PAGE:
Reviewing: Is Honesty the Best Policy?

Reviewing: Is Honesty the Best Policy?
May 16, 2016 3 Comments Writing Advice Nancy E Miller

quotescover-JPG-50Book reviews are simply a matter of fact in a writer’s life.  It is the law of averages that some of the reviews will be less than stellar.  Even the most popular authors get dragged through the mud.

Harper Lee published only one book in her lifetime, To Kill a Mockingbird.  Some think she suffered from First Book Syndrome where the writer is unable to write a second book after leaving all of themselves in the first.  Perhaps she was overwhelmed with all the new attention.  We writers tend to work in a bubble and, when breached, our creativity suffers.  Ultimately, a second book would have been scrutinized and compared to the first.  Can you imagine the reviews? Just look at what has been said about the manuscript she never published?

 

What Happens?

So what happens when you finish a book you have been asked to review and you have issues? Or rather, the book has issues.  In your humble opinion, of course. 

First, I don’t think it is ever necessary to crucify an author over a book they wrote.  They managed to shuffle 26 letters to create words, sentences, paragraphs, and pages.  That, in itself, is more than most people ever accomplish.  It’s called Respect, folks.  

[bctt tweet=”It is never necessary to crucify an author over a book they wrote. #amreading #bookreview #writingadvice #ourwriteside” username=”OurWriteSide”]

On the opposite end of the spectrum, overt and lavish praise sets the bar higher than most of us can justify.  Do remember the concept of balance. 

When Crystal Unicorns came out, the reviews were primarily from my friends.  The line “Surely not her first book” jumped from one review to another.  I was thrilled. It wasn’t until later down the line that reviewers brought up the editing issues.  I am pleased to say it was just the editing that suffered in the reviews. Still, all things in moderation is a useful phrase in many applications.

Second, please try to remember you are giving an opinion, your opinion, of another person’s work.  Do your research.  Read the book. (Yes, some people skip this part)  Make yourself familiar with the author.  Then pick out what you did like and what you feel didn’t work for you.  It is called ‘constructive criticism’ because it is meant to be beneficial.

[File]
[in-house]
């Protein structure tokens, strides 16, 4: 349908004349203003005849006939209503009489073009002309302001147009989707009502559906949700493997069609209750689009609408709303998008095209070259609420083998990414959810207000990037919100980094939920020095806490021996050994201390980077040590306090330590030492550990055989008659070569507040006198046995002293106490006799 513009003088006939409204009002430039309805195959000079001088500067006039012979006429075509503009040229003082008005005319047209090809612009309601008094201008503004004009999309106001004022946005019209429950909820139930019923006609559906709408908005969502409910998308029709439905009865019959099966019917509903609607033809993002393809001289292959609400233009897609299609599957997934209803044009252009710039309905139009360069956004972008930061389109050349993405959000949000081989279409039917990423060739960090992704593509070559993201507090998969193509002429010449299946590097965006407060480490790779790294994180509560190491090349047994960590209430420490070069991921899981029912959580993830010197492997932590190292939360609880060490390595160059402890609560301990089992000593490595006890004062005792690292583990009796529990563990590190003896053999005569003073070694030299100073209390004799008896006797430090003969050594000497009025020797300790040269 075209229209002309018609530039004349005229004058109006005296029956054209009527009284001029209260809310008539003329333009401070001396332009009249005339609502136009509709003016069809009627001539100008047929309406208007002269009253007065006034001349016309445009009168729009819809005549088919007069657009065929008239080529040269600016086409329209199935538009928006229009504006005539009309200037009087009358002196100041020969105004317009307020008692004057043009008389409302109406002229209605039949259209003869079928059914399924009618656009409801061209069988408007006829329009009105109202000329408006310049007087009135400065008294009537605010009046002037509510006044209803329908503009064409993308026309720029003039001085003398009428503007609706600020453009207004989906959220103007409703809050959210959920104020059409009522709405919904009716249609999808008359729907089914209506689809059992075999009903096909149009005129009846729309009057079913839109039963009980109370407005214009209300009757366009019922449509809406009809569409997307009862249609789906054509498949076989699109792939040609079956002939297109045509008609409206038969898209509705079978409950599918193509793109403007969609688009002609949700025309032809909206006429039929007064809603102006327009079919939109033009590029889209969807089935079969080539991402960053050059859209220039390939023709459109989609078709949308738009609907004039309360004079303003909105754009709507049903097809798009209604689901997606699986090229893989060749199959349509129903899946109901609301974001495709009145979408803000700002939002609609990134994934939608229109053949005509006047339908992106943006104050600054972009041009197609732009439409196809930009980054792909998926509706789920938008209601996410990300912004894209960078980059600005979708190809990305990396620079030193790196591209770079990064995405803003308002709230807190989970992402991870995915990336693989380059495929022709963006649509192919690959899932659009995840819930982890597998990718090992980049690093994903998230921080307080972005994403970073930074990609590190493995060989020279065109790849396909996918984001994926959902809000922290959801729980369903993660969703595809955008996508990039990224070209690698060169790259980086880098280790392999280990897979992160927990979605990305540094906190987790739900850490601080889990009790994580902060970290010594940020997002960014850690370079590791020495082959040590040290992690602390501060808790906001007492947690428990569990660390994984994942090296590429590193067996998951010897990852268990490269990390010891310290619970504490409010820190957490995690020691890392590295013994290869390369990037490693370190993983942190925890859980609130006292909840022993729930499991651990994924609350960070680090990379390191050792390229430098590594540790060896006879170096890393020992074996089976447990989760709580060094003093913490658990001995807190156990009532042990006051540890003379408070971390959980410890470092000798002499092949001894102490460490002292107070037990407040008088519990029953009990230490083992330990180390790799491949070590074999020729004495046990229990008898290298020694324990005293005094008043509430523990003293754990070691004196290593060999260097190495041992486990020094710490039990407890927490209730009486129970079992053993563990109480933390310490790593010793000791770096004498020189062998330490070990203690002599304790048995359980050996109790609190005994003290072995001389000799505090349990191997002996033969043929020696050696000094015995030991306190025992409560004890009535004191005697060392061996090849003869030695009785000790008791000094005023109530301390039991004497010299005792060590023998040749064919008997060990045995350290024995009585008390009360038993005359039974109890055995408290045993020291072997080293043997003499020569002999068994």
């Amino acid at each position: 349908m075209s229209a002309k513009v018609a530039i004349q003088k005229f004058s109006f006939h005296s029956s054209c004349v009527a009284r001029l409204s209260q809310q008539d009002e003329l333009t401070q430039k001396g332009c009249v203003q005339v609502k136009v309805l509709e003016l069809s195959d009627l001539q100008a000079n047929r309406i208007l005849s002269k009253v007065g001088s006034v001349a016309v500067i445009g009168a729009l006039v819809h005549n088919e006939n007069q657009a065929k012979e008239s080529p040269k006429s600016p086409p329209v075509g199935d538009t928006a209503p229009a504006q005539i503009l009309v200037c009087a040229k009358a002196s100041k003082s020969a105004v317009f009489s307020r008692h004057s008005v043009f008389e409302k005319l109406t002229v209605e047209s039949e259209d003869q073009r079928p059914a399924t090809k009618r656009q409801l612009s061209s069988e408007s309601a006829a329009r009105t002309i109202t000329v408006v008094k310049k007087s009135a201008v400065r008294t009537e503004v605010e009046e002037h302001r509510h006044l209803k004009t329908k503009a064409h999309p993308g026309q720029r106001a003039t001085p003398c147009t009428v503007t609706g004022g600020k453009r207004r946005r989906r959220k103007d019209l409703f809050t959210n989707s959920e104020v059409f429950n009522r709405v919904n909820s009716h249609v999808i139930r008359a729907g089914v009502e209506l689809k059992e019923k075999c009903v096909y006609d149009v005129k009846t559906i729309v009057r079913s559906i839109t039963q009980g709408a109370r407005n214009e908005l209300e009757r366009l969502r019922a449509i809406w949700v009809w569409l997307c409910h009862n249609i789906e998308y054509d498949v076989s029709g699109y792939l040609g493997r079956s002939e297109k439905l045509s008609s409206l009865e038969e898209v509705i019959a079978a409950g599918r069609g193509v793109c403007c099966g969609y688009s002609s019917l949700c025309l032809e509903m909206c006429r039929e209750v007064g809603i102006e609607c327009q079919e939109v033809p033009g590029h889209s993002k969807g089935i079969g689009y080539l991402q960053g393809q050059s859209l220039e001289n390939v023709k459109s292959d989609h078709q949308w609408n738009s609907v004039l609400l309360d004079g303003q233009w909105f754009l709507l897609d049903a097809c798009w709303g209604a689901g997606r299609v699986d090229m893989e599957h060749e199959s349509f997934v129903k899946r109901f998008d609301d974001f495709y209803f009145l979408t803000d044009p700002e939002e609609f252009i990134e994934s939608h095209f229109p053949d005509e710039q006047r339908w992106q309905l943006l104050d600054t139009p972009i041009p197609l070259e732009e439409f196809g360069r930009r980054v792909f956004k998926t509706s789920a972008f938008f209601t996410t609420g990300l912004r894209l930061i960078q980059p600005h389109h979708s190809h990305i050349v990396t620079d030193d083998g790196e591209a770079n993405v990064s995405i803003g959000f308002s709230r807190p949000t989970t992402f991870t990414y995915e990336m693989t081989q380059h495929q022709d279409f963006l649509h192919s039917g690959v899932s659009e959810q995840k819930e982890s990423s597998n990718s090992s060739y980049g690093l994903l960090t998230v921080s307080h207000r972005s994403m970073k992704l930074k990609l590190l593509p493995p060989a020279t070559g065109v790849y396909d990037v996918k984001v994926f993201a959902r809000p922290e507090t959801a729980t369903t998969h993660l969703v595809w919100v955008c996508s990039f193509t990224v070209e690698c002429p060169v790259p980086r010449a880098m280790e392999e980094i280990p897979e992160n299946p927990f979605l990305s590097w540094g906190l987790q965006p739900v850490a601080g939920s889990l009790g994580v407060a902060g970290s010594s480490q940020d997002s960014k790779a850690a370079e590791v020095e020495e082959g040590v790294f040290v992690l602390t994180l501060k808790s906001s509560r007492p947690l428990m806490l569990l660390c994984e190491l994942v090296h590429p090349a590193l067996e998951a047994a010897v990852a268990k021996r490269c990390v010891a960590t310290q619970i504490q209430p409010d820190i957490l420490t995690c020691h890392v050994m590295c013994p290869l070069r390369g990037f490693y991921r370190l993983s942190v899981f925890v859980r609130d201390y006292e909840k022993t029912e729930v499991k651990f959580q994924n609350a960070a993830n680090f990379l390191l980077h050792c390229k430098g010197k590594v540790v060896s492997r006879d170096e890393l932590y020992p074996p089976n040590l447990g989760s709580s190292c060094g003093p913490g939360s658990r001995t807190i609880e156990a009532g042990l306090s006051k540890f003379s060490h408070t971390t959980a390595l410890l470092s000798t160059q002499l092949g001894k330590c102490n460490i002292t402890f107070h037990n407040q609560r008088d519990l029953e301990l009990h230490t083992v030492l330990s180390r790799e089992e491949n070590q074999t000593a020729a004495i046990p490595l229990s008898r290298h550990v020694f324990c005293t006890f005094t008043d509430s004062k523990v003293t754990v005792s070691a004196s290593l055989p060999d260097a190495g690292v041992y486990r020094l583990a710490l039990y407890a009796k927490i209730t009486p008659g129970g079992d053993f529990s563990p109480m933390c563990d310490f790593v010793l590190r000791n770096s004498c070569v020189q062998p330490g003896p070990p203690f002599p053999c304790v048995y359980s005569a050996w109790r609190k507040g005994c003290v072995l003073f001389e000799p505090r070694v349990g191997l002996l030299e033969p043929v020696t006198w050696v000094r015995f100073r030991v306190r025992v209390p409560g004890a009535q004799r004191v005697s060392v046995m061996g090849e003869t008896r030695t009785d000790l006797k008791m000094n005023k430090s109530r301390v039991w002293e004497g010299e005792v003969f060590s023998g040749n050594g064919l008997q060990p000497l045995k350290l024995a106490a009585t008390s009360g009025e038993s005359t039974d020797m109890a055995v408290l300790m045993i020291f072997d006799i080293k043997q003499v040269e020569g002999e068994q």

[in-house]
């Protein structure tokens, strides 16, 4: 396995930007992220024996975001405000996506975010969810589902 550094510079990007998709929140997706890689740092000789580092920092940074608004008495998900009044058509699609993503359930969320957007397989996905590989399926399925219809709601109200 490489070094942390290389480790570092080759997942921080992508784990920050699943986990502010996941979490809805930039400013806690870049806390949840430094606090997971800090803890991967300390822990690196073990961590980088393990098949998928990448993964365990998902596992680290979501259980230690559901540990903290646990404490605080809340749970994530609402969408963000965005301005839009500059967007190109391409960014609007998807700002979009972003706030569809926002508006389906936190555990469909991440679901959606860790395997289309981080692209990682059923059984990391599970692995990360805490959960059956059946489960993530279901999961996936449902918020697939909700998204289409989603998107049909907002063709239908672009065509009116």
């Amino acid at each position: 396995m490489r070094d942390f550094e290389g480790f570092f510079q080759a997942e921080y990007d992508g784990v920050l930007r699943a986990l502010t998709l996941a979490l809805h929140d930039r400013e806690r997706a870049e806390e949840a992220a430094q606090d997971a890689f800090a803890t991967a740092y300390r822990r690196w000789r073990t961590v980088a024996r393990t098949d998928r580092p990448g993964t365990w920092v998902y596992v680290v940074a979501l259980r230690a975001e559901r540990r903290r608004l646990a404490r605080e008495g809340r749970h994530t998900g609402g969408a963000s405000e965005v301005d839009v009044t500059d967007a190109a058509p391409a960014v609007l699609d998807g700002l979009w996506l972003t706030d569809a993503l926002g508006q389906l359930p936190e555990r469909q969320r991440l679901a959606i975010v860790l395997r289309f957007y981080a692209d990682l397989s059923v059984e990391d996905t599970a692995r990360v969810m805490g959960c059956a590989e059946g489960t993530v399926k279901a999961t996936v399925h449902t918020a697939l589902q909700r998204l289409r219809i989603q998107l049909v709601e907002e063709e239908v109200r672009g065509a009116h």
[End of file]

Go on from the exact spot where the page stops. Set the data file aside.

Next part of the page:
What if you feel the book is beyond all redemption?  I would contact the person who asked me to review it and say I would be unable to complete the task.  Let’s face it, when you can have a book up on Amazon overnight, there are going to be those works that are masterpieces only in the mind of the author.  It still isn’t a good reason to be cruel or rude.

I like to think one can be honest and still be kind.  We do it all the time in our daily life.  Yes, there are those people who delight in malice and denigrating other people’s efforts.  Some claim to be award-winning, educated, and have their nose so high in the air one can only imagine how they can see to walk.  Some have no credentials and are just plain mean.  I write both those types of people off. (Pun intended)  My readers are the people I am out to please, not the erudite and malicious. 

[bctt tweet=”Ultimately, we are all just writers learning everyday how to better our craft. #amwriting #ourwriteside ” username=”OurWriteSide”]

We are not here to break people down and drive them away in despair.  If they are smart they will take the constructive criticism and improve with the next edit, the next book.

Did you know I have a short story titled “The Bench” published in the OWS Ink: Literary Journal? Get your copy today.

 

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Nancy E Miller Nancy E. Miller, romantic suspense author of Shark Bait and Crystal Unicorns, lives near St. Louis with her husband and three dogs, pygmy goats, chickens and a cranky rooster named Ketchup. Her degree is in Psychology and Sociology. She has worked in education and mental health as a case manager and crisis counselor.
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  1. 3 Comments

    annakalingauthor

    Are you referring to ARC-type reviews, where an author contacts another author to offer a free book in exchange for a review?

    With general buyer reviews, I don’t think these ‘rules’ apply. I mean, there’s never any need to be nasty, but I also don’t think there’s an obligation to be constructive or offer useful criticism. When I review as a buyer I’m doing it for the benefit of other readers, not the author.

    Reply
    1. 3 Comments

      Stephanie Ayers

      I believe she is. We’ve heard a lot of complaints about friends doing reviews for friends and that kind of stuff lately.

      Reply
    2. 3 Comments

      nancyemiller

      Yes, I was. Should have been more clear. Thanks.

      Reply

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